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[OSR] Exceptionless error management
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Date: -- (:)
From: David Teller <David.Teller@u...>
Subject: Re: [Caml-list] [OSR] Exceptionless error management
On Tue, 2008-02-05 at 11:12 +0100, Vincent Hanquez wrote:
> On Tue, Feb 05, 2008 at 11:00:44AM +0100, David Teller wrote:
> >  The debate on this subject seems to have calmed down. A tentative set
> > of recommendations have been put together on the wiki [1] by some of the
> > participants. It looks coherent and well-written. If nothing springs
> > back to the front of the scene within a few days, I'll post this again
> > to the mailing-list as a call for votes.
> looking at the page, I find a proposal (beginning), and a lots of people
> disaggreeing at the end.
> I can see lots of people are concerned by using polymorphic variant (and
> I certainly agree with those), and people asking for a monadic approch
> (haskell's either like). I can see anything change in the proposal
> regarding people's concerned, so what are you going to call for a vote ?

Ok, my bad, I guess I misunderstood silence for consensus.

In this case, let me try and sum up the discussion. I'll use the term
"exception" for OCaml's built-in exception system.

1) This recommendation applies to functional libraries, by opposition to
essentially imperative libraries such as Unix.
[ I believe everybody agrees with that ]

2) This recommendation only applies to the interface of libraries,
rather than their non-observable implementation or their use by clients.
[ I believe everybody agrees with that ]

3) Exceptions passing library barriers should be reserved for programmer
errors (i.e. invalid arguments and impossible-to-reach states) rather
than previsible errors (e.g. sometimes, a key does not map to a value).
We already have standard names for such exceptions.
[ I have the impression nobody disagrees with that, either ]

4) At hand, to provide non-exception error management, we have the
following tools:
* 'a option 
* something such as ('a, 'b) either  -- exact name and constructors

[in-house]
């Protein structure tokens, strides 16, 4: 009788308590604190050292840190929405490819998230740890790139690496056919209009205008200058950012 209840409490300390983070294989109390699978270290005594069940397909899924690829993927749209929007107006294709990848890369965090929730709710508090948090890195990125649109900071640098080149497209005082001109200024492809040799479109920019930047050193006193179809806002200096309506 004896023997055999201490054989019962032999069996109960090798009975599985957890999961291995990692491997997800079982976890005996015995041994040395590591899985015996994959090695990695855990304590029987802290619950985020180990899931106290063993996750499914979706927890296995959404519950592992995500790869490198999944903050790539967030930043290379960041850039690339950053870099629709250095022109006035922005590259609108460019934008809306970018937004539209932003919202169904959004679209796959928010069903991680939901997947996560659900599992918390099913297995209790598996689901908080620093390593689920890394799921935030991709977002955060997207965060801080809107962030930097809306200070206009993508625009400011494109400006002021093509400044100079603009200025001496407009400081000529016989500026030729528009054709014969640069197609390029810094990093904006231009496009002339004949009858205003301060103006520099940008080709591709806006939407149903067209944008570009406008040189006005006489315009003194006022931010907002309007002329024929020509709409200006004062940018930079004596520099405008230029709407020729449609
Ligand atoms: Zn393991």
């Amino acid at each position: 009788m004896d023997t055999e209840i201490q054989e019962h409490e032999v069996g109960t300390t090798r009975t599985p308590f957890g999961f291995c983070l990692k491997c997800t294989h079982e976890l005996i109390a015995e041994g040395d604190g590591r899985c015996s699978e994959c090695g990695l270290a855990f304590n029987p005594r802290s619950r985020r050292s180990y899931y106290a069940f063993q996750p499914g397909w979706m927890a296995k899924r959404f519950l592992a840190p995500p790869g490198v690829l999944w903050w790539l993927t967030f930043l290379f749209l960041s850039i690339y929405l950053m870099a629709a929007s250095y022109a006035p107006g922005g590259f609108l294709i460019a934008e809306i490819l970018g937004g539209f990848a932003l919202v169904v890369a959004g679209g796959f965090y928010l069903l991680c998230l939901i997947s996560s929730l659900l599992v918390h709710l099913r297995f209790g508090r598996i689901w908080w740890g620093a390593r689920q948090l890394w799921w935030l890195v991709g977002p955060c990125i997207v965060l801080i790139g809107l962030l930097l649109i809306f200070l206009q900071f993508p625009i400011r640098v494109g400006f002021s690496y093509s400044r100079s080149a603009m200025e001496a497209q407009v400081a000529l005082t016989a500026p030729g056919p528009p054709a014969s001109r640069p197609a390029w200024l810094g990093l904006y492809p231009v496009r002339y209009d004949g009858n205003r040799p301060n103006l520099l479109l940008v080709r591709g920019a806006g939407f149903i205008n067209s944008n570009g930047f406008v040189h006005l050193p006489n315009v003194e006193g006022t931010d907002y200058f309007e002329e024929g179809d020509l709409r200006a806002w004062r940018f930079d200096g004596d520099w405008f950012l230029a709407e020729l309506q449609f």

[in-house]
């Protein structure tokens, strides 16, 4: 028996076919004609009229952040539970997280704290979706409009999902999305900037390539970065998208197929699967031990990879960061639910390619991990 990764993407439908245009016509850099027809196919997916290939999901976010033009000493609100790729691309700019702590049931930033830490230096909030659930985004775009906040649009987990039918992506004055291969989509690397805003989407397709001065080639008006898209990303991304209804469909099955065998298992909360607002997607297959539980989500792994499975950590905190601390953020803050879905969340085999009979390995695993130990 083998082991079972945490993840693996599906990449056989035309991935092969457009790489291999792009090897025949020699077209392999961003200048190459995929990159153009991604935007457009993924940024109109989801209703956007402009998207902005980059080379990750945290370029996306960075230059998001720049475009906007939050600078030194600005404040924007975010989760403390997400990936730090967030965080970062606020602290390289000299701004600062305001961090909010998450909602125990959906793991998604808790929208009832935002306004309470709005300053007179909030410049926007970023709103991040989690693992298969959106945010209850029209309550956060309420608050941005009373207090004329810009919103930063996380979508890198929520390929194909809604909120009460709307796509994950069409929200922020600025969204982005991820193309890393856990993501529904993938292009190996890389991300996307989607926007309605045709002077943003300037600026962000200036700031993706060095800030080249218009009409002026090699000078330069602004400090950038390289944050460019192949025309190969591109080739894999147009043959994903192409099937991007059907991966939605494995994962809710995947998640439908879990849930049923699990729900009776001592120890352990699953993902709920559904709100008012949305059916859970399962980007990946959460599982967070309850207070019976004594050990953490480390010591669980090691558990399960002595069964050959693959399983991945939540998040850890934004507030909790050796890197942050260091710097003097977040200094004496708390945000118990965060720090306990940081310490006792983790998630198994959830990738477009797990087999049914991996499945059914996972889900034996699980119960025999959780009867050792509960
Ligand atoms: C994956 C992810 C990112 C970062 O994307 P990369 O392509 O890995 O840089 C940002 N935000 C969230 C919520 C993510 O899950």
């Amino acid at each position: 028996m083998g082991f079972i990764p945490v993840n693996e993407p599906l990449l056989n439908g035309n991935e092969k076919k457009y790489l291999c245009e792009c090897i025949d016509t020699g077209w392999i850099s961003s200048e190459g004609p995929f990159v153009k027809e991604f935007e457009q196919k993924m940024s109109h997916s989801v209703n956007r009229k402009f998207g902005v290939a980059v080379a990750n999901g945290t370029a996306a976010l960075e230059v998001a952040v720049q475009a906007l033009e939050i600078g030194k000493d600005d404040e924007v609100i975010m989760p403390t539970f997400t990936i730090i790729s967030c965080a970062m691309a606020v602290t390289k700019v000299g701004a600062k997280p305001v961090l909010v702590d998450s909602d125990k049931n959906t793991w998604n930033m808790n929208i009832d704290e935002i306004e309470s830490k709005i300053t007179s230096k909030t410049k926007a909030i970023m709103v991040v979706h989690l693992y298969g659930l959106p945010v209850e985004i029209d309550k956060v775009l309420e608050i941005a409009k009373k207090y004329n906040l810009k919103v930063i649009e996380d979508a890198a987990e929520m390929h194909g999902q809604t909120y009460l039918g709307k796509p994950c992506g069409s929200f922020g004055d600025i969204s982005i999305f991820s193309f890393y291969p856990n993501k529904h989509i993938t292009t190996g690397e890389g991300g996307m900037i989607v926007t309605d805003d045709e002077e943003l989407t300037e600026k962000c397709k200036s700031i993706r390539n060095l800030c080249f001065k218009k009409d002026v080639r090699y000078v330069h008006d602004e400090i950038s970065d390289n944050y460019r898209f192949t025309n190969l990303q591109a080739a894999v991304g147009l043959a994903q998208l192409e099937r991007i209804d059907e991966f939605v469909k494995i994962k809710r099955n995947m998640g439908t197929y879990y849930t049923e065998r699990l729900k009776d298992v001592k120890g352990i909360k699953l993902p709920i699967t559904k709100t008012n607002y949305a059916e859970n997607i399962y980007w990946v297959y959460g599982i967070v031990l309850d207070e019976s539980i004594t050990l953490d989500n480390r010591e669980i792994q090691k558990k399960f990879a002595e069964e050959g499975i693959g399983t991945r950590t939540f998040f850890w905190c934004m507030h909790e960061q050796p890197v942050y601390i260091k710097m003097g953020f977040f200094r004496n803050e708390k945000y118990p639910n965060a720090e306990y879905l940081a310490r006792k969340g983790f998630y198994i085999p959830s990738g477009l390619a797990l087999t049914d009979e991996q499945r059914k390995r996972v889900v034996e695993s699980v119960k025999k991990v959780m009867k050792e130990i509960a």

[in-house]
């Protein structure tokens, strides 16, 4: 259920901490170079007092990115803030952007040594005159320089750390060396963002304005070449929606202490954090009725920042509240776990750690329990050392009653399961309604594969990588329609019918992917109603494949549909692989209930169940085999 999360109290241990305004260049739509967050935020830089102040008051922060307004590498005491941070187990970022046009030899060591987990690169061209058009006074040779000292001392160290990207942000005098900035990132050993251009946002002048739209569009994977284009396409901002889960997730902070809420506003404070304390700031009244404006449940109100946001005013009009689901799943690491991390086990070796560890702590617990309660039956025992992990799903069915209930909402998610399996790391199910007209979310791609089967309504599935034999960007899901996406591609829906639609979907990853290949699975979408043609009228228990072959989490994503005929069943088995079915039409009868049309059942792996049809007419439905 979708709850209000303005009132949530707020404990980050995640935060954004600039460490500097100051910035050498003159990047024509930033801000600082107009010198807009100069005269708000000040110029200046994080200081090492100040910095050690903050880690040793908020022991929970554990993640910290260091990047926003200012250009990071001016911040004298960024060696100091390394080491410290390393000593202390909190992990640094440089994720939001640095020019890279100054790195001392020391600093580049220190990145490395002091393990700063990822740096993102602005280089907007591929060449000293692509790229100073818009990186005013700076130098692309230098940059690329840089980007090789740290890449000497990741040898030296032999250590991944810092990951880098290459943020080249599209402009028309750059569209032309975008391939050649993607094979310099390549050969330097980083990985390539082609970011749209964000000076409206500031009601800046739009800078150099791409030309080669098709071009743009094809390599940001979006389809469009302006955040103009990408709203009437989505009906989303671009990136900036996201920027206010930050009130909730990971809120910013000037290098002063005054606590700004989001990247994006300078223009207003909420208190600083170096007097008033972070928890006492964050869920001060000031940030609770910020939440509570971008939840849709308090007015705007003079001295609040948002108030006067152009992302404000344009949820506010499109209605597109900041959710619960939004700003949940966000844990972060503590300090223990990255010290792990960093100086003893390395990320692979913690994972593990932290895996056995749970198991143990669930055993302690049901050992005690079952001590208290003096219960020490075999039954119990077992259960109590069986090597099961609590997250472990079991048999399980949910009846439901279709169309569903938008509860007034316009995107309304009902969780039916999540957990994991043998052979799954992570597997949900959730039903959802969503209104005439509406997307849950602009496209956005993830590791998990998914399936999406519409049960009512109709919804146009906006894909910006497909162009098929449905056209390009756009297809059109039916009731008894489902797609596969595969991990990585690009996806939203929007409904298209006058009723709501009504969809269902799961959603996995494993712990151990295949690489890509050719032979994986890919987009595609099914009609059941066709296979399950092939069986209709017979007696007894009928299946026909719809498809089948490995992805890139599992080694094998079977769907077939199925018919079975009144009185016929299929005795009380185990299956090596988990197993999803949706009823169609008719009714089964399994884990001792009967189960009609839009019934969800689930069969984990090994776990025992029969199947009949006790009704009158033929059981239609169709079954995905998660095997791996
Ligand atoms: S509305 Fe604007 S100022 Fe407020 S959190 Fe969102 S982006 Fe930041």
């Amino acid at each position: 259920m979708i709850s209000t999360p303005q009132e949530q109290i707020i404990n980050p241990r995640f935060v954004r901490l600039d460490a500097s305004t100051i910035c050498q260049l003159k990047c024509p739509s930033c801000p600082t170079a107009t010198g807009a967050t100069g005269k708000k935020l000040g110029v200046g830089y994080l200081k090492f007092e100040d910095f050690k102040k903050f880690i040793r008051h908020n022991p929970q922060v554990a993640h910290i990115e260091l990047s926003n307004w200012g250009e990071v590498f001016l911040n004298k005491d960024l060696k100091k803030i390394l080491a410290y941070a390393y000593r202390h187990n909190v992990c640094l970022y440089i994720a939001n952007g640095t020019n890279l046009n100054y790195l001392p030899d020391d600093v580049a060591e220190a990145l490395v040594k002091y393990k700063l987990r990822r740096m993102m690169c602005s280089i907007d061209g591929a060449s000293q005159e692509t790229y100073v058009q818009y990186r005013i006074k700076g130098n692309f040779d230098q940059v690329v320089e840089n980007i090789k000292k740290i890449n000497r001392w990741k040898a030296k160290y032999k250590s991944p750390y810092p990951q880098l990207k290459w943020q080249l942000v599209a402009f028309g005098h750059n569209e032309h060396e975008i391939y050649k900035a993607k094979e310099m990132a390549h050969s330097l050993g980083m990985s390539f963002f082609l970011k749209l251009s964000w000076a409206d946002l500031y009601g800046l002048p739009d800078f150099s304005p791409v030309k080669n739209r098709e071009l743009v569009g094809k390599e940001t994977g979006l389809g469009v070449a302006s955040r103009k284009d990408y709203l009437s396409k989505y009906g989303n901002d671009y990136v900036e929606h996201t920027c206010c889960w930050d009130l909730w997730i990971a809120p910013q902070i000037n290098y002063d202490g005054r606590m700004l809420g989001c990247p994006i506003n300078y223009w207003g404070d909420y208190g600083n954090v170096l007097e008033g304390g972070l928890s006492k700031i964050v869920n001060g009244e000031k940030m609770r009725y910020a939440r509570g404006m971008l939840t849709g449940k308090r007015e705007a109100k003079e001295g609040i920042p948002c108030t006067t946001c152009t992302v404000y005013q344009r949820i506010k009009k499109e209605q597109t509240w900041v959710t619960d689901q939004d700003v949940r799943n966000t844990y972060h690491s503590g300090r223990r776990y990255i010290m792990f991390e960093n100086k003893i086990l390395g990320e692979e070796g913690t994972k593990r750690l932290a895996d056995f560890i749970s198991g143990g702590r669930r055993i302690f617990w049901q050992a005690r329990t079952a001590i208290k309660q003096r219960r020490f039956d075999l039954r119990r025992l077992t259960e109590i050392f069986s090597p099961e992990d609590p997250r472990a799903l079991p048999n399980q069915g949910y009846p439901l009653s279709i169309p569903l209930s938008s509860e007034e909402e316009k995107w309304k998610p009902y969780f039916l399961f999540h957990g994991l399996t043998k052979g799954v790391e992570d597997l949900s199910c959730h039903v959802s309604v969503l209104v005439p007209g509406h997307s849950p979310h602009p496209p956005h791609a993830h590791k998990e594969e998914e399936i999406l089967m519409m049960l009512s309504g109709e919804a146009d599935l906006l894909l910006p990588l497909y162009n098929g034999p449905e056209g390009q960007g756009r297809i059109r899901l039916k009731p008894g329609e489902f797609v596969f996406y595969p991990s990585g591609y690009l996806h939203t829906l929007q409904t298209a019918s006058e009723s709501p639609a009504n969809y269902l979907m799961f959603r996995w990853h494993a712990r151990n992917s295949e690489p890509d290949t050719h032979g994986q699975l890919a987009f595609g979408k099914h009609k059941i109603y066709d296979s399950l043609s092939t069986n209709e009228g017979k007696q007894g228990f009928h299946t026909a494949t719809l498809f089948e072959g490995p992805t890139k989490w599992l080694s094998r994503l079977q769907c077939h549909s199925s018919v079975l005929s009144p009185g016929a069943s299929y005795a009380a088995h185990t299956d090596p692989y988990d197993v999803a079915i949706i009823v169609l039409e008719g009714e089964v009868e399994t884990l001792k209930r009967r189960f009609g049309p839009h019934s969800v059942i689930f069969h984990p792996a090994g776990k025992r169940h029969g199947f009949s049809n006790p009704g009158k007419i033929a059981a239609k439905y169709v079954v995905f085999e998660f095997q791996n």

remain to be decided, but the general idea is there -- which may serve,
if necessary, as the base for error monads
* polymorphic variants
* an implementation of error monad based on exceptions, which may be
trivially degraded to   ('a, 'b) either   whenever necessary.

(I'm discounting my own suggestion for functor-based error reporting as
I haven't had time to work on that, plus it would actually solve a
different problem)

[ Unless I'm mistaken, these are the only tools suggested so far ]

5) We may need to differentiate functions which raise exceptions.
Someone on this thread suggested adding suffix "_exn" to the name of
such functions. Another possibility would be to define a type such as
  type 'a raising = 'a
to document the fact that a function may raise an exception.

[ No discussion on this yet ]

6) Assuming that no other tools come into the discussion, we need to
determine which tools are best for which situation.

There seems to be an agreement that polymorphic variant are too fragile
for general use. This leaves us essentially 
* ('a,'b) either  (of which 'a option is just a special case)
* the exception-based error monad, with the ability to produce results
of type 'a or errors of type 'b . 

These cases are fundamentally equivalent, each may be used to build the
other and result in essentially the same type signature.

[ No discussion on this yet ]

7) Assuming that we use one of these two possibilities, we need to
decide what to put in the 'b. 

Here, we may decide to:
* either define module-specific types ; 
* or use polymorphic variants.

Again, the general consensus seems to be that polymorphic variants are
too risky. On the other hand, we may also decide not to specify at all
what to put in 'b and to let each developer decide for their own

[ No discussion on this yet ]

As a test, I've adapted the interface of the List module.
* I've included the interface for both possibilities
* I've postfixing exception-raising functions with "_exn"
* I've defined module-specific sum types, some of which could presumably
be moved to Pervasives.

You may find the result here: 


David Teller
 Security of Distributed Systems
 Angry researcher: French Universities need reforms, but the LRU act brings liquidations.